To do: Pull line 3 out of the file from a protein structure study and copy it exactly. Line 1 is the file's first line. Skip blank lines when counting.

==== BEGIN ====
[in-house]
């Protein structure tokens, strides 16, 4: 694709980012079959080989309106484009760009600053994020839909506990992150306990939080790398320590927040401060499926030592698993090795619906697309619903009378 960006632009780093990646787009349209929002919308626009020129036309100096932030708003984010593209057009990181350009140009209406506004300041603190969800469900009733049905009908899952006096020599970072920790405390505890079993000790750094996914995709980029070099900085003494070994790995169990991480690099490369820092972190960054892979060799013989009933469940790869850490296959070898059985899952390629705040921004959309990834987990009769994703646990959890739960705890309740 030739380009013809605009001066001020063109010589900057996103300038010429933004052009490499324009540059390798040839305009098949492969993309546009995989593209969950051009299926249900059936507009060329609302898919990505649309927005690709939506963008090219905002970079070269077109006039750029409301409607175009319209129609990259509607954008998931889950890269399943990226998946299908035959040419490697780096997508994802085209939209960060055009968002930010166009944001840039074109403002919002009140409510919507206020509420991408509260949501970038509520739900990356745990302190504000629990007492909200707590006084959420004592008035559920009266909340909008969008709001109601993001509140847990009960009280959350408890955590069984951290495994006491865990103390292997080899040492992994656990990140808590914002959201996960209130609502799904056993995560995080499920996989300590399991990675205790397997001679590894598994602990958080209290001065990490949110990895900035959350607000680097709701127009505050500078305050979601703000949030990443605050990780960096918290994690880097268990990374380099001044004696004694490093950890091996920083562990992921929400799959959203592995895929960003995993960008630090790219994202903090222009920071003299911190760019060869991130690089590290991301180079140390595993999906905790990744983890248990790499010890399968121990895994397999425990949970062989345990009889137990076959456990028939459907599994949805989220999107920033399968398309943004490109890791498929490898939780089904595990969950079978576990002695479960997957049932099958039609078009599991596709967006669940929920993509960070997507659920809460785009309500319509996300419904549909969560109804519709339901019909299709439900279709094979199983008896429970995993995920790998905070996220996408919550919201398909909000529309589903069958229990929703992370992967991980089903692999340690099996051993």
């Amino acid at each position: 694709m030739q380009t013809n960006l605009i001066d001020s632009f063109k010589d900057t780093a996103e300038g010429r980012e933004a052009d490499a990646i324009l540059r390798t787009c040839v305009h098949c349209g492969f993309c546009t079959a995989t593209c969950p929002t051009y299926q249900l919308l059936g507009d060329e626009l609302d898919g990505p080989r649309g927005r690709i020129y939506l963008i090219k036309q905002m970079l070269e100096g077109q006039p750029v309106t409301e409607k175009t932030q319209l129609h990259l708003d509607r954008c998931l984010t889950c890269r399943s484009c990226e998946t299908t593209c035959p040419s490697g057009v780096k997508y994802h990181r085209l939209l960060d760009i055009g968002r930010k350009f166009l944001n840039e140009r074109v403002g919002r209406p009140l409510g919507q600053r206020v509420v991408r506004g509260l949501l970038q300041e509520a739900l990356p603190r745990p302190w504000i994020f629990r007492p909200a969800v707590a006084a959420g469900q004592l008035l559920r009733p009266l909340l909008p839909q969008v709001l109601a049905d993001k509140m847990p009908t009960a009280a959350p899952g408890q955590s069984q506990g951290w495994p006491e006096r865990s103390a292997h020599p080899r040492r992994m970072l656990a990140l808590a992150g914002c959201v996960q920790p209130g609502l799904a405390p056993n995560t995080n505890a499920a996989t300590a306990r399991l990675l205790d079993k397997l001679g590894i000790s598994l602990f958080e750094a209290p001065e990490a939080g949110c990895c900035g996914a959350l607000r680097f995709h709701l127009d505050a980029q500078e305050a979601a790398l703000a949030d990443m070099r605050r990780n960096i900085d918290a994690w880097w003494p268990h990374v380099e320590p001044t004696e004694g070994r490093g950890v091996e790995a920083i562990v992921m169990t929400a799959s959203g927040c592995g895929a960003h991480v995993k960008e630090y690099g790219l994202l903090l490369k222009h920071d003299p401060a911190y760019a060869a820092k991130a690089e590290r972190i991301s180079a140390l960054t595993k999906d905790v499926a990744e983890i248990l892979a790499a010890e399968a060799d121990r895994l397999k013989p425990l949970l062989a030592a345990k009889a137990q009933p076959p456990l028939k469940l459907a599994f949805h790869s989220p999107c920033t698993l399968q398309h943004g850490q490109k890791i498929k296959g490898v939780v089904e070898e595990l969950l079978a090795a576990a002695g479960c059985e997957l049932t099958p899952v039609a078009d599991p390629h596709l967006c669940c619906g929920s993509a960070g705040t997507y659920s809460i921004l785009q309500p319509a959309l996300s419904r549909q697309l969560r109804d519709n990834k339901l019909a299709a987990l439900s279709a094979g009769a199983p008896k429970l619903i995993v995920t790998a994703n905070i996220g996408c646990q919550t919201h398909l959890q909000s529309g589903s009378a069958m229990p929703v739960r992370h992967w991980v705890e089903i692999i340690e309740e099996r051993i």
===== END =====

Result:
């Amino acid at each position: 694709m030739q380009t013809n960006l605009i001066d001020s632009f063109k010589d900057t780093a996103e300038g010429r980012e933004a052009d490499a990646i324009l540059r390798t787009c040839v305009h098949c349209g492969f993309c546009t079959a995989t593209c969950p929002t051009y299926q249900l919308l059936g507009d060329e626009l609302d898919g990505p080989r649309g927005r690709i020129y939506l963008i090219k036309q905002m970079l070269e100096g077109q006039p750029v309106t409301e409607k175009t932030q319209l129609h990259l708003d509607r954008c998931l984010t889950c890269r399943s484009c990226e998946t299908t593209c035959p040419s490697g057009v780096k997508y994802h990181r085209l939209l960060d760009i055009g968002r930010k350009f166009l944001n840039e140009r074109v403002g919002r209406p009140l409510g919507q600053r206020v509420v991408r506004g509260l949501l970038q300041e509520a739900l990356p603190r745990p302190w504000i994020f629990r007492p909200a969800v707590a006084a959420g469900q004592l008035l559920r009733p009266l909340l909008p839909q969008v709001l109601a049905d993001k509140m847990p009908t009960a009280a959350p899952g408890q955590s069984q506990g951290w495994p006491e006096r865990s103390a292997h020599p080899r040492r992994m970072l656990a990140l808590a992150g914002c959201v996960q920790p209130g609502l799904a405390p056993n995560t995080n505890a499920a996989t300590a306990r399991l990675l205790d079993k397997l001679g590894i000790s598994l602990f958080e750094a209290p001065e990490a939080g949110c990895c900035g996914a959350l607000r680097f995709h709701l127009d505050a980029q500078e305050a979601a790398l703000a949030d990443m070099r605050r990780n960096i900085d918290a994690w880097w003494p268990h990374v380099e320590p001044t004696e004694g070994r490093g950890v091996e790995a920083i562990v992921m169990t929400a799959s959203g927040c592995g895929a960003h991480v995993k960008e630090y690099g790219l994202l903090l490369k222009h920071d003299p401060a911190y760019a060869a820092k991130a690089e590290r972190i991301s180079a140390l960054t595993k999906d905790v499926a990744e983890i248990l892979a790499a010890e399968a060799d121990r895994l397999k013989p425990l949970l062989a030592a345990k009889a137990q009933p076959p456990l028939k469940l459907a599994f949805h790869s989220p999107c920033t698993l399968q398309h943004g850490q490109k890791i498929k296959g490898v939780v089904e070898e595990l969950l079978a090795a576990a002695g479960c059985e997957l049932t099958p899952v039609a078009d599991p390629h596709l967006c669940c619906g929920s993509a960070g705040t997507y659920s809460i921004l785009q309500p319509a959309l996300s419904r549909q697309l969560r109804d519709n990834k339901l019909a299709a987990l439900s279709a094979g009769a199983p008896k429970l619903i995993v995920t790998a994703n905070i996220g996408c646990q919550t919201h398909l959890q909000s529309g589903s009378a069958m229990p929703v739960r992370h992967w991980v705890e089903i692999i340690e309740e099996r051993i």